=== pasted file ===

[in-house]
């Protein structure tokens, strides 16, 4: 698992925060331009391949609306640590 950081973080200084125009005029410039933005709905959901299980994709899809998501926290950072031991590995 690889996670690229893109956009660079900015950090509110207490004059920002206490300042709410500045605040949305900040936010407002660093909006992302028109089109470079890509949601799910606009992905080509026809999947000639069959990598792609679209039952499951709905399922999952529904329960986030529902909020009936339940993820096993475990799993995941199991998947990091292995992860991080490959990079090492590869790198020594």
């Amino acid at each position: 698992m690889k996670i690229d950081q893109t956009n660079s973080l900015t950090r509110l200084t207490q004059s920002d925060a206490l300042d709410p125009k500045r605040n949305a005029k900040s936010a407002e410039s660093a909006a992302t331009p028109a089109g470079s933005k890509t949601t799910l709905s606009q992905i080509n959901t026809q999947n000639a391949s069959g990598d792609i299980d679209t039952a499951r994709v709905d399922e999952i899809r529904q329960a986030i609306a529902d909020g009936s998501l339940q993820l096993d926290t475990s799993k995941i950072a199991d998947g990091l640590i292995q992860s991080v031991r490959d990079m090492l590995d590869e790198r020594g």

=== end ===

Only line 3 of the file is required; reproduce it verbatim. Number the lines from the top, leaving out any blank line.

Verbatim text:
């Amino acid at each position: 698992m690889k996670i690229d950081q893109t956009n660079s973080l900015t950090r509110l200084t207490q004059s920002d925060a206490l300042d709410p125009k500045r605040n949305a005029k900040s936010a407002e410039s660093a909006a992302t331009p028109a089109g470079s933005k890509t949601t799910l709905s606009q992905i080509n959901t026809q999947n000639a391949s069959g990598d792609i299980d679209t039952a499951r994709v709905d399922e999952i899809r529904q329960a986030i609306a529902d909020g009936s998501l339940q993820l096993d926290t475990s799993k995941i950072a199991d998947g990091l640590i292995q992860s991080v031991r490959d990079m090492l590995d590869e790198r020594g």